Image Courtesy of: NDN Collective

Who is Takota Iron Eyes?

When speaking of his daughter, indigenous activist Chase Iron Eyes says, “By being brave, she makes others brave.”

At only twelve years old, Tokata Iron Eyes made her first step into the world of environmental activism when she spoke in a video for the organization Rezpect Our Water, imploring young viewers to mobilize and take action against the Dakota Access Pipeline. This was only the beginning of her fight for climate justice. Tokata soon became a key figure in the No DAPL protests, using her passion to draw thousands of folks from around the world to join in protest.

In her childhood, Tokata’s grandmother taught her the importance of caring for the land, and how this relationship to place can be mutually beneficial. In the viral video for Rezpect Our Water, Tokata calls viewers to action, “Respect our water, respect our land, and respect our people.” These principles are at the very core of her grandmothers’ teachings, and now at the very core of Tokata’s activism: respect the earth and those who care for it.

The Dakota Access Pipeline threatened Tokata’s way of life on Standing Rock. In an area already deeply entrenched in a cycle of inequality, where residents often suffer from unemployment, unsafe housing, and lack of access to healthcare, safe drinking water is vital. As a junior in high school, Tokata immediately realized that a single leak in the pipeline could poison the water supply that her school, friends, family, and community all depend on. Protecting the waters at Standing Rock became a human rights issue.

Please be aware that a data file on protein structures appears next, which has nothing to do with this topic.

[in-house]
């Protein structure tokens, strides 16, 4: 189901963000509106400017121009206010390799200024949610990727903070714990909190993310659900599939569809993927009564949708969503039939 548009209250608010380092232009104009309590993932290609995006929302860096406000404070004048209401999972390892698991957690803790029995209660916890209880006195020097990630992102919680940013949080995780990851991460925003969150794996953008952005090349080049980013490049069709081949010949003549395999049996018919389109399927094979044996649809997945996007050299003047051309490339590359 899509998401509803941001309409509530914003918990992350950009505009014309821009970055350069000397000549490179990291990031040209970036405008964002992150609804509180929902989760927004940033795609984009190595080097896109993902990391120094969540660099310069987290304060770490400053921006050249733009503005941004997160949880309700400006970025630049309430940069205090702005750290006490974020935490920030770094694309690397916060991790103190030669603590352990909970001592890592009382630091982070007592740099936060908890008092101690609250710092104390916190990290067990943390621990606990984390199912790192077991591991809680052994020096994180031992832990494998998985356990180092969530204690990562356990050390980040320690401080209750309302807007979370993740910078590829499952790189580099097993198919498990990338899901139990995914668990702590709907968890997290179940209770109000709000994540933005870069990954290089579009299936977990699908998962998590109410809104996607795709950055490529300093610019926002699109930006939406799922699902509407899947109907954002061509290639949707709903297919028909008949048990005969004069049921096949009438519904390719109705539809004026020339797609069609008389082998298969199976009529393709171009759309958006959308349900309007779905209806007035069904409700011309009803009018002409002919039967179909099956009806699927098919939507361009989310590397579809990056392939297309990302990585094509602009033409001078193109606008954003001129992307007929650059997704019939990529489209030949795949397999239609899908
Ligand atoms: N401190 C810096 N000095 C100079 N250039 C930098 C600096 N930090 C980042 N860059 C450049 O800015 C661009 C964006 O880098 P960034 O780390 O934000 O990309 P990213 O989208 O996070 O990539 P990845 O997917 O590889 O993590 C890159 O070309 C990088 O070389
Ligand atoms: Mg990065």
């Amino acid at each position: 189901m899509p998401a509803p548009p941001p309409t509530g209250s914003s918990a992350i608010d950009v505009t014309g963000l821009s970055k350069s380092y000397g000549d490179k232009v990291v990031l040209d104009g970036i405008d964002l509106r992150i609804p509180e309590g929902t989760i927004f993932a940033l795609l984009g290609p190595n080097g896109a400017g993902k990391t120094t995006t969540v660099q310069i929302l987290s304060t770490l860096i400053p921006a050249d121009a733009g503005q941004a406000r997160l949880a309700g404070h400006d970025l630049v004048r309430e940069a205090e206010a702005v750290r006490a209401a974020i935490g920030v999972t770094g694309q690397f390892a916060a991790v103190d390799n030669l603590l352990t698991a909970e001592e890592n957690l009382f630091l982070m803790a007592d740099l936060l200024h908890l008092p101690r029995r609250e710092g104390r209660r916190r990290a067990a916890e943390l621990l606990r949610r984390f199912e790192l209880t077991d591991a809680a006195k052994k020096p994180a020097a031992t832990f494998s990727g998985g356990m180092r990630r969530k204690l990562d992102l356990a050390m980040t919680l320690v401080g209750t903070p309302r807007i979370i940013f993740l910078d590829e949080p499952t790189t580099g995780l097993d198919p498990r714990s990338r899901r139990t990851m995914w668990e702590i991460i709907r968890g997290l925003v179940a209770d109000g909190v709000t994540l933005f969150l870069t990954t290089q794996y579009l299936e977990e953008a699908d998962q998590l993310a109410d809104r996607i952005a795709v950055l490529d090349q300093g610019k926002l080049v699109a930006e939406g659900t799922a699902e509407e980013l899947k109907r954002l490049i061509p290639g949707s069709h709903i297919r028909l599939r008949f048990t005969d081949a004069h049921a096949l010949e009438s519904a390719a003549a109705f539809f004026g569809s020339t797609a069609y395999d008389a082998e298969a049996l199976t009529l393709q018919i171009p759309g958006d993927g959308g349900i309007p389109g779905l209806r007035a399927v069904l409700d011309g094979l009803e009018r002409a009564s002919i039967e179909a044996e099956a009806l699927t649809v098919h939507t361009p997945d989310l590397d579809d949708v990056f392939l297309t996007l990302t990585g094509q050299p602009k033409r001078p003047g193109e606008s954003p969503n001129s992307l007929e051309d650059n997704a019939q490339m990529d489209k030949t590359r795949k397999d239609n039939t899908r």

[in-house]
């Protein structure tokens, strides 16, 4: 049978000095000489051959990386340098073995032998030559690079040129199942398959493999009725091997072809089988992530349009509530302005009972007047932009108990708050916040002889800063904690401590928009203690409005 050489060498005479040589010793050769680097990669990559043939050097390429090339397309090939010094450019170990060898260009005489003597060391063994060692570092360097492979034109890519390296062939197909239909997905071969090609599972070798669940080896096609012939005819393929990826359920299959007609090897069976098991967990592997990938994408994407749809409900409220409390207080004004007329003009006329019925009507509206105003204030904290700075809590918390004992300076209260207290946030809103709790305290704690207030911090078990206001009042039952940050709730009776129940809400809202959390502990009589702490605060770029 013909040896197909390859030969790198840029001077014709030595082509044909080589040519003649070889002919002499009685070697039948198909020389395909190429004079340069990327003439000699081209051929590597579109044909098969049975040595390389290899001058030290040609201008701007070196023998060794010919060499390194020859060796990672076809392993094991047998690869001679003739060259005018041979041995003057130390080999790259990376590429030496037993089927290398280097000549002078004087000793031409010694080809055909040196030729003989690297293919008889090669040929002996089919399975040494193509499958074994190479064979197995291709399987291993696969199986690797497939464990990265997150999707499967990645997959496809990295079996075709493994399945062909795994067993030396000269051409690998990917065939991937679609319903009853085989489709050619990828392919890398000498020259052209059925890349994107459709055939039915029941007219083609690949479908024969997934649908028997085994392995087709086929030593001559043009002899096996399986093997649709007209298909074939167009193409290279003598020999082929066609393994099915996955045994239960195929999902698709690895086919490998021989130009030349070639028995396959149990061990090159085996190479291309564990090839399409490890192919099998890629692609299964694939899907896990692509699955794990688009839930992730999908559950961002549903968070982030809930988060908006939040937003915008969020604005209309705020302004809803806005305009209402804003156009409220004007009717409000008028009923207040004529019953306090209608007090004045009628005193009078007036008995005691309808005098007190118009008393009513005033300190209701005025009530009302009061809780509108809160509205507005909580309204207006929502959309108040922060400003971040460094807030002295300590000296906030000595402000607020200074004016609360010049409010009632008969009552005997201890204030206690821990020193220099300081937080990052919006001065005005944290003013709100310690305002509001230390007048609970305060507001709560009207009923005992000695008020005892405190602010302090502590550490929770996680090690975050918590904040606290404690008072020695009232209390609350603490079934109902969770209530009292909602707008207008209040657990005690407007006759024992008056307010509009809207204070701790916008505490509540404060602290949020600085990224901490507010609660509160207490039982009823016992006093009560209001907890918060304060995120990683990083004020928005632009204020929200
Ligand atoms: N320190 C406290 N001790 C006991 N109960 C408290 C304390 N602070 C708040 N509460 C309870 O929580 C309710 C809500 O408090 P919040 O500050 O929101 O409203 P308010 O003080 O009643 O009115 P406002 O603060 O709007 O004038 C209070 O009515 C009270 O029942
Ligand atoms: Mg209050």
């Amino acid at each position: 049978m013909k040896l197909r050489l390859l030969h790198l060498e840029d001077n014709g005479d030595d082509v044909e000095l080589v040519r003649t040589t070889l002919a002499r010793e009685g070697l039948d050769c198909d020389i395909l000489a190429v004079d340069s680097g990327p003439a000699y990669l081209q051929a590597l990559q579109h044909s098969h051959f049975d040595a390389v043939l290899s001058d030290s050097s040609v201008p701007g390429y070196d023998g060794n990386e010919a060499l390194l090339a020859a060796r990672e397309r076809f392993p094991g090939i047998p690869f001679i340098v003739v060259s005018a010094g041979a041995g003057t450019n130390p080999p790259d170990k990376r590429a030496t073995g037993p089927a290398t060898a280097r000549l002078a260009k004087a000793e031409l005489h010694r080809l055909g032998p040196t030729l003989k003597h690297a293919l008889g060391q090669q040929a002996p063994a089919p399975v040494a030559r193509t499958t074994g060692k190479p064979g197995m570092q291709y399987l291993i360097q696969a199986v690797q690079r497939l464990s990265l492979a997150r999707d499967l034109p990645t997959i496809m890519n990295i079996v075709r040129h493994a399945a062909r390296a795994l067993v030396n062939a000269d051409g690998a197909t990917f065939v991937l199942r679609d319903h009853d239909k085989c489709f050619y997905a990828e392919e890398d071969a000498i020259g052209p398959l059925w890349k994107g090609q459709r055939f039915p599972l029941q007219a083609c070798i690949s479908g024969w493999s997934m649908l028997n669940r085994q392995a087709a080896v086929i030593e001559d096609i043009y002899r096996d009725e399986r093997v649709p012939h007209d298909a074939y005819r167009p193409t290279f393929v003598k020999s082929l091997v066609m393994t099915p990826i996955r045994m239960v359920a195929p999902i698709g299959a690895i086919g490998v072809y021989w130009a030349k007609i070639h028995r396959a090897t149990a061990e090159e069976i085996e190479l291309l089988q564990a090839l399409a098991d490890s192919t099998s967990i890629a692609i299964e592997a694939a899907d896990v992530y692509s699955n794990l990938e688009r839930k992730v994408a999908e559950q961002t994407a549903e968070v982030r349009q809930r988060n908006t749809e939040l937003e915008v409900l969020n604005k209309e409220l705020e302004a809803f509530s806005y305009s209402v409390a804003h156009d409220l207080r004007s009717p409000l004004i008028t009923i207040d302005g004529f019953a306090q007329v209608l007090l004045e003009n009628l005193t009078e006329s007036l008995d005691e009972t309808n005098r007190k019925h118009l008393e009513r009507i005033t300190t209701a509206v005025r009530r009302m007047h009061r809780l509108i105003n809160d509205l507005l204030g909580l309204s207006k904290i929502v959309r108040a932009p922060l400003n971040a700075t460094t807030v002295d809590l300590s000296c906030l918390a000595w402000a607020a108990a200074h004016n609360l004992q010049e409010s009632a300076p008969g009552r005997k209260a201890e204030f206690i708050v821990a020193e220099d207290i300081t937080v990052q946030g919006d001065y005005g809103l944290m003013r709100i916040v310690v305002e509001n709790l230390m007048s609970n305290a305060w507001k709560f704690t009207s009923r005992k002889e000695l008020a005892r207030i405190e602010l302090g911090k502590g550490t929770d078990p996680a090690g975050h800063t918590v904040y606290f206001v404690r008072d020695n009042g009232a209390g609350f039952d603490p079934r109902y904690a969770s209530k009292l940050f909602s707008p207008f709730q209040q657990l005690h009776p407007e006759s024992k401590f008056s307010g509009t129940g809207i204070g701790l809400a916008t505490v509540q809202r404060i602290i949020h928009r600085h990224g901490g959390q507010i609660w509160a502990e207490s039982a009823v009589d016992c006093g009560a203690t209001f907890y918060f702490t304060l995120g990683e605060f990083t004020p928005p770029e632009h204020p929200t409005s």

Tokata never stood alone. Chase Iron Eyes, Tokata’s father, has been a key figure in leadership at the Lakota People’s Law Project, a massive organization dedicated to putting a stop to pipelines.  Tokata has built on all of this momentum to fight for a more sustainable future for her community and the generations that will follow. She sees herself as a representative for all the indigenous people who cannot afford to protest climate conditions.

She now sits on the board of a non-profit sustainable energy group called Indigenized Energy. The group, led by executive director Cody Two Bears, installed a solar farm near the northern border of the Standing Rock Sioux Reservation. At the revealing of the solar farm, with her mind on the future, Tokata said, “I don’t know if you guys know what this means to me right here. It means I get to have a safe future, it means my children get to have a safe future, it means that I get to see grandchildren. This is the beginning. I cannot wait to build more of these.”

Today, Tokata continues to amplify her own voice and the voices of the indigenous youth around her. She appears at rallies, pushes letter-writing campaigns, and makes videos to broadcast indigeneity across the world. In an interview for Marvel’s Hero Project, Tokata said, “I would not be the activist I am today without media.” You can follow Tokata @tokatawin on Instagram, or seek out more information about the Lakota People’s Law Project

Want to learn more about the Lakota People’s Law Project? Click here to learn more.

Lakota People's Law Project

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